]. Moreover, fundamental studies of the behavior of the emulsion have demonstrated that the oil films within the emulsion are permeable and that water is transported into the emulsion during the agglomeration process [10
] via osmosis. Indeed, it is this permeability that is thought to account for the ability of the emulsion to recover ultrafine particles (even below 1 μm [10
]), eliminating the viscous resistance to thin film drainage of water between the particle and binder. Indeed, Davis and Zinchenko [15
] conducted a fundamental theoretical study, showing that permeable drops offer negligible hydrodynamic resistance to particle collection.
Originally, a batch system consisting of a high-speed blender was used. In order to establish a simpler industrial system, an experiment was undertaken using a continuous plug flow system, delivering promising results [11
]. Figure 1
presents a simplified representation of the process. As shown in the figure, the high shear zone was created using a flow constriction and a mechanical screen was used to recover the agglomerates from the hydrophilic tailings. The plug flow approach appeared to perform significantly better than the previous high-speed blender.
In the current study, for the first time, a detailed and systematic investigation into the influence of flowrate and pressure drop on the plug flow agglomeration was undertaken, with a strong focus on hydrophobic particle recovery, selectivity, and binder performance. The performance of the binder was measured by determining the minimum dosages required to achieve the maximum combustible recovery, with lower dosages equating to better performance. The feed used in the investigation was a hydrocyclone overflow, typically sent to the tailings thickener. This paper presents an extensive set of results covering flowrates from 20 to 128 L/min, detailing the pressure drop across the flow constriction used to quantify the degree of shear. The effect of constriction geometry was also investigated, with an orifice plate used in place of the ball valve in a series of experiments.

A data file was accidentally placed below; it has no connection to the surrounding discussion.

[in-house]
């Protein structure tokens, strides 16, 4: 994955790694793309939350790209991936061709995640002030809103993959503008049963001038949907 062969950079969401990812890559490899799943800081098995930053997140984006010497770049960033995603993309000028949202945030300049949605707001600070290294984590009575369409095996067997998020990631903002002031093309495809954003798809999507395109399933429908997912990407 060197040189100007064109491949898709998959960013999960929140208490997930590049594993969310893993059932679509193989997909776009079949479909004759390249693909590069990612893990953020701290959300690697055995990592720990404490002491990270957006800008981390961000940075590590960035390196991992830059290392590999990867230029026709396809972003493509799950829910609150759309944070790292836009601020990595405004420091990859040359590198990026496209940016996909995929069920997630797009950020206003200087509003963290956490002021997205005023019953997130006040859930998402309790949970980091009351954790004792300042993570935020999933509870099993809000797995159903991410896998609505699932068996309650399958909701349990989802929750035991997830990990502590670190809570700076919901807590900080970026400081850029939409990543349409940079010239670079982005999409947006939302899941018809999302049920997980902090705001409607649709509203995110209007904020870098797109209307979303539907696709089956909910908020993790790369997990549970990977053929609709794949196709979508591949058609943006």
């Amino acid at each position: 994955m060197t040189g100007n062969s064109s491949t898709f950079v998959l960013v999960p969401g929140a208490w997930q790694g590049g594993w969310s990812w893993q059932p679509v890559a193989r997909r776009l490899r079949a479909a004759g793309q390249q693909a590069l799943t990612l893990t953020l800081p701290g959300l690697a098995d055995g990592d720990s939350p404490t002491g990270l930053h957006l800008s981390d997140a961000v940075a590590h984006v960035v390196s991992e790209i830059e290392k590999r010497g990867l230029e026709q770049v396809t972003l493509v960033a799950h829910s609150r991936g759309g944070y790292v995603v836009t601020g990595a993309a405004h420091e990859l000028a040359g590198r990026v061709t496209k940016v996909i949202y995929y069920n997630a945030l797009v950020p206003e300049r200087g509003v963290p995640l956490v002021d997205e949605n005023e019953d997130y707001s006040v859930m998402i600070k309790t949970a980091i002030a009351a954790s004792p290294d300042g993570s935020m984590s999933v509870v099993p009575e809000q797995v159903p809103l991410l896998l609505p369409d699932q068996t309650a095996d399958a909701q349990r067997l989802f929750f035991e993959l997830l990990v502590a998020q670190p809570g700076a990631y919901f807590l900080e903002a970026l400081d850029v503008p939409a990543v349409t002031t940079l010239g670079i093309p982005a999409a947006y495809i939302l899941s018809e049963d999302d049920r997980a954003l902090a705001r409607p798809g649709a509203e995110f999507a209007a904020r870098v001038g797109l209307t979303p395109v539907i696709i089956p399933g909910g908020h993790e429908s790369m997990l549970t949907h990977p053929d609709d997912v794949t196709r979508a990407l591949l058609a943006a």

This work is significant because it clearly demonstrates the remarkable speed of hydrophobic interactions in an applied sense, made possible through the application of a permeable hydrophobic binder and a plug flow process. There is an industrial need for improved kinetics in fine particle recovery, given the known limitations observed in froth flotation. The plug flow agglomeration demonstrates the potential for vastly faster processing rates than have ever been realized, and is a possible solution to this problem. This novel and highly applied investigation should therefore inspire further fundamental work to build a clearer framework for further advancement.
2. Materials and Methods
2.1. Emulsion Binder
The composition of the emulsion binder was 2.5% kerosene, 2.5% emulsifier and 95% aqueous salt solution. This composition was shown to produce the best performance in previous work [9
]. The kerosene and emulsifier, which formed the continuous phase, were sourced from Recochem Inc., Australia Division (Brisbane, QLD, Australia) and VicChem Pty Ltd. (Coolaroo, VIC, Australia), respectively. The emulsifier was an industrial-grade mixture consisting of 60% sorbitan monooleate and 40% glycerol monooleate, referred to as SMO. The aqueous salt solution that formed the dispersed phase of the emulsion was prepared by dissolving 3 wt% NaCl, sourced from Cerebos Ltd. (Preston, VIC, Australia), in tap water. It must be noted that the salt level was not optimized; hence, much lower levels would ultimately be used.